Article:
Merge's Blog

An archaic practice that destroys trust in the workplace

A yellow folder with the label PoliciesIn May last year, I wrote a couple of blog posts about trust in the workplace – Is it earned or lost? and How can you build it? Today’s blog post is about how you can lose trust … quickly! I refer to what I believe may be a fairly common workplace practice, particularly in large organizations, of requiring that employees provide a death certificate or a funeral notice in order to take a few days of (paid) bereavement leave.

I recently received an upset phone call from a long-time reader whose mother passed away in a city on the other side of the country. Not surprisingly, he found himself in a situation where he needed to take several days of leave to attend to funeral and other details. He was offended and quite frankly, hurt, that his long-term employer required him to submit a death certificate or funeral home notice in order for him to take a few days off. My initial reaction was “It’s just paperwork, some bureaucrat somewhere needs to have something on file.” But as I talked to him, I came to the realization that such a policy does more harm than help. First, it’s one more administrative pointless task that this already overwhelmed person needs to add to his to-do list at a time when things are pretty stressful. And second, and perhaps more importantly, it sends a strong message, loud and clear, about lack of trust in this long-standing employee. Clearly, at some point in the past, some worker somewhere falsified a family death in order to get some time off, and the company instituted this policy in order to prevent this kind of deception. But here’s what I think … policies should be written to manage the majority, not the minority! When you create policies that are directed towards people you wish you never hired, then you’re managing to the lowest common denominator. Trust your employees until they give you a reason not to. Trust your employees, and they’ll trust you back.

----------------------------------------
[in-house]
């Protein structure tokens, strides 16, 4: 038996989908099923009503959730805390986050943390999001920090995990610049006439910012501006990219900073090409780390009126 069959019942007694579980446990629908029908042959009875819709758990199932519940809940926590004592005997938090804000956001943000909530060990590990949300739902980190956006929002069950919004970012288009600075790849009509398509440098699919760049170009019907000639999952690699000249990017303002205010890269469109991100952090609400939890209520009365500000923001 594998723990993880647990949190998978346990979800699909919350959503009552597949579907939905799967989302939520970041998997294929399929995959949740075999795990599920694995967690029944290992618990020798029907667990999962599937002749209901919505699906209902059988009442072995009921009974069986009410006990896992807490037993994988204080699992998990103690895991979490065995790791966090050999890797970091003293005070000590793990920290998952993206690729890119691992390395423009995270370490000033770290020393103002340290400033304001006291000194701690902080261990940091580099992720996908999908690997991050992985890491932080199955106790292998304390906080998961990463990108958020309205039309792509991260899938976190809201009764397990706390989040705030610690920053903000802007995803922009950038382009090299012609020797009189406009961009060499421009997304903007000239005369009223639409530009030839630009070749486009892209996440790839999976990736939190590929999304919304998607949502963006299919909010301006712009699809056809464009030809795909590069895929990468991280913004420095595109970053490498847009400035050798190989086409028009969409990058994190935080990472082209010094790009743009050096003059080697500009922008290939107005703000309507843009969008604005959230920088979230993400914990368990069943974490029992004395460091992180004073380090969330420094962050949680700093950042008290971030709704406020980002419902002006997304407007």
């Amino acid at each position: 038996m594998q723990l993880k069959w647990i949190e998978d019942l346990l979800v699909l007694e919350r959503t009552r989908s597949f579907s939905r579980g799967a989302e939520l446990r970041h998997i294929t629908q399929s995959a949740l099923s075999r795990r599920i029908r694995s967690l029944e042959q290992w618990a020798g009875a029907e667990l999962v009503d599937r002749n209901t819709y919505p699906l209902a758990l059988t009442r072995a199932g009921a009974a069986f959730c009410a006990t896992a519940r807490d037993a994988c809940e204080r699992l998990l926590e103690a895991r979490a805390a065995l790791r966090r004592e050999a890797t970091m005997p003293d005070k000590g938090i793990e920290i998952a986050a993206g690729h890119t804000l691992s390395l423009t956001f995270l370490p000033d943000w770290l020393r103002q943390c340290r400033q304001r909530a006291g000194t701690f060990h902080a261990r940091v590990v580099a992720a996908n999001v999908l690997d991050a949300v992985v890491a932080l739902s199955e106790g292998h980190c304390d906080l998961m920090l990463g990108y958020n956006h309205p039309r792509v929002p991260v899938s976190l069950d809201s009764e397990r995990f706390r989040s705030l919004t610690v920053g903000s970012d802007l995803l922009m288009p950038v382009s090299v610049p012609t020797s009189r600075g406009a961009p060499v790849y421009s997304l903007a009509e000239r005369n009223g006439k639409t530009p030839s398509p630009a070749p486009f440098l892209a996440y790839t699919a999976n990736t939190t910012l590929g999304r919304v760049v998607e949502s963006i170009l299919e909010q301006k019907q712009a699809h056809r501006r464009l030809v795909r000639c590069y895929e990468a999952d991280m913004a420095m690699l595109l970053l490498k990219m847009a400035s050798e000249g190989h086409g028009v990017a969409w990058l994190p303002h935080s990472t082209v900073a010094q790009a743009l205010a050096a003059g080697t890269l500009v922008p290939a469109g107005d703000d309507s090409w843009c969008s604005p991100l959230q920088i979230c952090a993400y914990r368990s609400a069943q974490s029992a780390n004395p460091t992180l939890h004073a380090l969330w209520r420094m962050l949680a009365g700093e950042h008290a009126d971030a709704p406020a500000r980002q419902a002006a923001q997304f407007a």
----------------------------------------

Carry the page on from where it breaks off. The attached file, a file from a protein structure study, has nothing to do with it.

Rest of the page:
Well, do you agree with me? Is this type of bereavement leave policy an archaic practice that destroys trust in the workplace? Or is it a necessary evil? Share your thoughts please.

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